Skip to Main Content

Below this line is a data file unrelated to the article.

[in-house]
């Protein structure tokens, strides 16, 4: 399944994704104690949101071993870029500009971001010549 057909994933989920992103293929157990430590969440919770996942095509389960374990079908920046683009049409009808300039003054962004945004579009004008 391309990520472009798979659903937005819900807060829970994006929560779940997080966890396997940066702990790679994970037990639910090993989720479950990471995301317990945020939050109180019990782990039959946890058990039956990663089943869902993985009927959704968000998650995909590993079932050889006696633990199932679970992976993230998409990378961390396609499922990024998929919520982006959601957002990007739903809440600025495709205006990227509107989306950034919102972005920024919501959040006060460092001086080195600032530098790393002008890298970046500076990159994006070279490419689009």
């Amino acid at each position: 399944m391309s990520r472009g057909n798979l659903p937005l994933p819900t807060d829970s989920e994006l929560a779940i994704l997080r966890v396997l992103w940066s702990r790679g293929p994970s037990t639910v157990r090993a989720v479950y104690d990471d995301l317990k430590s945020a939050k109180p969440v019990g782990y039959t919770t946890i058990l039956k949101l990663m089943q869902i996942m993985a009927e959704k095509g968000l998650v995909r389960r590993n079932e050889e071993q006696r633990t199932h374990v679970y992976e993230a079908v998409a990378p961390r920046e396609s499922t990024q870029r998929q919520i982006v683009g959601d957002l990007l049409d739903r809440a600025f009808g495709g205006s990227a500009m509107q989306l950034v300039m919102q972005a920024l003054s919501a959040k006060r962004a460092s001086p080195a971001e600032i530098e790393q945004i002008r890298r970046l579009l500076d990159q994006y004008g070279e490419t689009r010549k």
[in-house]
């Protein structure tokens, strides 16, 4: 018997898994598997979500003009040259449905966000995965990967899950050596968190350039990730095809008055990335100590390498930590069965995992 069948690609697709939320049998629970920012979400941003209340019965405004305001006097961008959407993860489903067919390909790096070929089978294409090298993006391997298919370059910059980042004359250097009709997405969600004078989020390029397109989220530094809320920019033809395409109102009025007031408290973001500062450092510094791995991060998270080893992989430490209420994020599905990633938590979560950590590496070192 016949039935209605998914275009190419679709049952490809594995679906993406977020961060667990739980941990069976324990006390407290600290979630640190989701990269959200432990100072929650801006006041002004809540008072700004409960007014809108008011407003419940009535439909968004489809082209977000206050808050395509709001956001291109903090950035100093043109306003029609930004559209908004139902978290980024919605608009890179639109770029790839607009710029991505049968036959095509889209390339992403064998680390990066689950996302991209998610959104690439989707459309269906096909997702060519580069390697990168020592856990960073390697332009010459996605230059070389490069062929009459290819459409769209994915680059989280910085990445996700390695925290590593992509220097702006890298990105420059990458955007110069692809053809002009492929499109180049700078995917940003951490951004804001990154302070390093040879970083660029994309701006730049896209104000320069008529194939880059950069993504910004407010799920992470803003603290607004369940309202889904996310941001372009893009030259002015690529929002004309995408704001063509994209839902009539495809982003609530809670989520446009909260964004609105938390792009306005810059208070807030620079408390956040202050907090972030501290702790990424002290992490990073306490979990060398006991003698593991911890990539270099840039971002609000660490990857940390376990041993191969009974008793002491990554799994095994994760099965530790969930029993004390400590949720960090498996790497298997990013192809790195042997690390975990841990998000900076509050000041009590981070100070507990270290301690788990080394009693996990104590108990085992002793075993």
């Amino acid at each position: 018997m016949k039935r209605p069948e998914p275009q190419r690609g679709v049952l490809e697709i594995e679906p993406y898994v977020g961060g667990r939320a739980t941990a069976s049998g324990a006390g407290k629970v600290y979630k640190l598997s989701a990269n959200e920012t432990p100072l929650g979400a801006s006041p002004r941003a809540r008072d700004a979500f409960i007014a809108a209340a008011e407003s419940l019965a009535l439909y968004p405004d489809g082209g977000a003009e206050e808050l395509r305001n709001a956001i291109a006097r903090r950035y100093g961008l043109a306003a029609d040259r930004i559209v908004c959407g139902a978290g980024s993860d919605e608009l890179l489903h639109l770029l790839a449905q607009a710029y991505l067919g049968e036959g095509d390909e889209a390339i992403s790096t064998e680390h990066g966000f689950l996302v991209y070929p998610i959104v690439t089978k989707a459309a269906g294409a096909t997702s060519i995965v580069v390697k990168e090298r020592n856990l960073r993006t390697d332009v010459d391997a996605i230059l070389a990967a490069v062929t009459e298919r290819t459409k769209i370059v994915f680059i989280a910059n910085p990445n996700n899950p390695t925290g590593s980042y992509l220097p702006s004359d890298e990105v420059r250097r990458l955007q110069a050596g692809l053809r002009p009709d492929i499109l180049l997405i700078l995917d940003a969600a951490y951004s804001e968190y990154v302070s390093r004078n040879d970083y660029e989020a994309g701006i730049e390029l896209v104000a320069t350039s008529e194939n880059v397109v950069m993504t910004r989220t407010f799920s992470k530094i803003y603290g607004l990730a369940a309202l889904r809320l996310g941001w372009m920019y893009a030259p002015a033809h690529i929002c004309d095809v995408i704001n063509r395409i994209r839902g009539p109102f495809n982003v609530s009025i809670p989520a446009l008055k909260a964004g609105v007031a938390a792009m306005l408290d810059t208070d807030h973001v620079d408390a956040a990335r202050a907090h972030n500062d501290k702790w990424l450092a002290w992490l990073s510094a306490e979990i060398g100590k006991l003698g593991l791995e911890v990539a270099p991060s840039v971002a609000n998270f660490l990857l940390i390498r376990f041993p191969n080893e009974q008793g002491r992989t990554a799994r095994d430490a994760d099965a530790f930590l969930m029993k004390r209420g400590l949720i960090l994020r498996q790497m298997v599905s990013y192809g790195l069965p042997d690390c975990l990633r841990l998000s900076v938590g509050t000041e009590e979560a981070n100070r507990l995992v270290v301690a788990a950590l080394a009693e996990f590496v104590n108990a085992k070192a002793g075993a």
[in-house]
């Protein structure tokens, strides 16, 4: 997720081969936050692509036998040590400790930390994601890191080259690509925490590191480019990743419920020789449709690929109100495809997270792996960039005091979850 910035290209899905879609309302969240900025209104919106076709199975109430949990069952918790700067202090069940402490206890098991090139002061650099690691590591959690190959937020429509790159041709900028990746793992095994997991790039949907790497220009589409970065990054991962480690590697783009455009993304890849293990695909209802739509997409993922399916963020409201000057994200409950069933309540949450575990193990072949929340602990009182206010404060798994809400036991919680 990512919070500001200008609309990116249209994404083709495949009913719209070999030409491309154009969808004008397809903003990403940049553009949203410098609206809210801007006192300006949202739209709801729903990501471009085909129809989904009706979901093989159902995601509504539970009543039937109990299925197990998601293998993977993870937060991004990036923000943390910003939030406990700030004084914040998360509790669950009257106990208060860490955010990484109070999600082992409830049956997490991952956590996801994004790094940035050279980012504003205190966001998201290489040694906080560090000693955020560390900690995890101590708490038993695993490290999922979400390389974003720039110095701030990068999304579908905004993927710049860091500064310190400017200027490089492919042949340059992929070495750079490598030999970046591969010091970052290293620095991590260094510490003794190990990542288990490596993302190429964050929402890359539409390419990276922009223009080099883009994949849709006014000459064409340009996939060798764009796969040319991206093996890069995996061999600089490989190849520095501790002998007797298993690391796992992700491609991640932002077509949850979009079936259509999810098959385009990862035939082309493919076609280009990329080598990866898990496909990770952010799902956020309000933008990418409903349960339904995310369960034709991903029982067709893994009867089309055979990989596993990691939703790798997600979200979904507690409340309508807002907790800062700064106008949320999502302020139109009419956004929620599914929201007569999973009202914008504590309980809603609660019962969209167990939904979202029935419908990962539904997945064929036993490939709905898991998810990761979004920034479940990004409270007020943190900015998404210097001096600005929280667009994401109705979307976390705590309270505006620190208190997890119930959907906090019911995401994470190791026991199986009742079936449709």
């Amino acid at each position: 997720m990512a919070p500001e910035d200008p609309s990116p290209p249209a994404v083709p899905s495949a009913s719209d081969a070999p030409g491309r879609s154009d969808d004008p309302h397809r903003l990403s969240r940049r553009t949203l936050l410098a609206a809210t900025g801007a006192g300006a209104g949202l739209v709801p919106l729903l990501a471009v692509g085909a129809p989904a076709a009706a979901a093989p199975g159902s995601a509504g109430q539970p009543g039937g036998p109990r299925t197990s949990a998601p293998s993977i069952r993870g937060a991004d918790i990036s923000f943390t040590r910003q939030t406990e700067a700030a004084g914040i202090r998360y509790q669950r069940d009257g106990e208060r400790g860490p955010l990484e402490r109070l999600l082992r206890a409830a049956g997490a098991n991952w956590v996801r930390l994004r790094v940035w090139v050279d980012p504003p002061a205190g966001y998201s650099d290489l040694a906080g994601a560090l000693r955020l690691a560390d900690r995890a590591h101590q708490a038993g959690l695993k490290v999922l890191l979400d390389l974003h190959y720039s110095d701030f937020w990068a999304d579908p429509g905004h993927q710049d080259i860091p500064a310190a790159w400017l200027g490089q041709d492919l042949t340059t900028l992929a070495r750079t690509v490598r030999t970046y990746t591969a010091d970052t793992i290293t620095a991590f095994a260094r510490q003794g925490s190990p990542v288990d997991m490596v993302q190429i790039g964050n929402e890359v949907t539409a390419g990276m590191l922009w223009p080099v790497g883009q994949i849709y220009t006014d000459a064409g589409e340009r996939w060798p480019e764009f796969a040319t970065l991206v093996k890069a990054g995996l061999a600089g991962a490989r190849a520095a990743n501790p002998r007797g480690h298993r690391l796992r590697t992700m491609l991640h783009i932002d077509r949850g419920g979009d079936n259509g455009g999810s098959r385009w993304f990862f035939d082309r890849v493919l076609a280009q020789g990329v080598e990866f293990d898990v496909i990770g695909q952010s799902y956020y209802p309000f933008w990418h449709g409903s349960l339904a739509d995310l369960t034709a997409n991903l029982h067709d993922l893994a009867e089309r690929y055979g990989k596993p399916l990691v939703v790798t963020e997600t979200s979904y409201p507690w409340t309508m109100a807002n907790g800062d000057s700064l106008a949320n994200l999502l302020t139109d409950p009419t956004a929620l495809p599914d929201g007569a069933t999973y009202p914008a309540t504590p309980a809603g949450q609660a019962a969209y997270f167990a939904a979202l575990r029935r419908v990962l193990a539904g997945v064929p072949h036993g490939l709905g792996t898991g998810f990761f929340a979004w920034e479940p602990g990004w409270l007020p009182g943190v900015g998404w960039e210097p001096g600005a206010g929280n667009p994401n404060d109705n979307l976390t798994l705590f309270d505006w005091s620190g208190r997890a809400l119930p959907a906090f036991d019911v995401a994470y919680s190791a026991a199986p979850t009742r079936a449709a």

Context-adaptive binary arithmetic coding (CAB-AC) is a method of entropy coding first introduced in H.264/AVC and now used in the newest standard High Efficiency Video Coding (HEVC). While it provides high coding efficiency, the data dependencies in H.264/AVC CABAC make it challenging to parallelize and thus, limit its throughput. Accordingly, during the standardization of entropy coding for HEVC, both coding efficiency and throughput were considered. This paper highlights the key techniques that were used to enable HEVC to potentially achieve higher throughput while delivering coding gains relative to H.264/AVC. These techniques include reducing context coded bins, grouping bypass bins, grouping bins with the same context, reducing context selection dependencies, reducing total bins, and reducing parsing dependencies. It also describes reductions to memory requirements that benefit both throughput and implementation costs. Proposed and adopted techniques up to draft international standard (test model HM-8.0) are discussed. In addition, analysis and simulation results are provided to quantify the throughput improvements and memory reduction compared with H.264/AVC. In HEVC, the maximum number of context-coded bins is reduced by 8×, and the context memory and line buffer are reduced by 3× and 20×, respectively. This paper illustrates that accounting for implementation cost when designing video coding algorithms can result in a design that enables higher processing speed and lowers hardware costs, while still delivering high coding efficiency.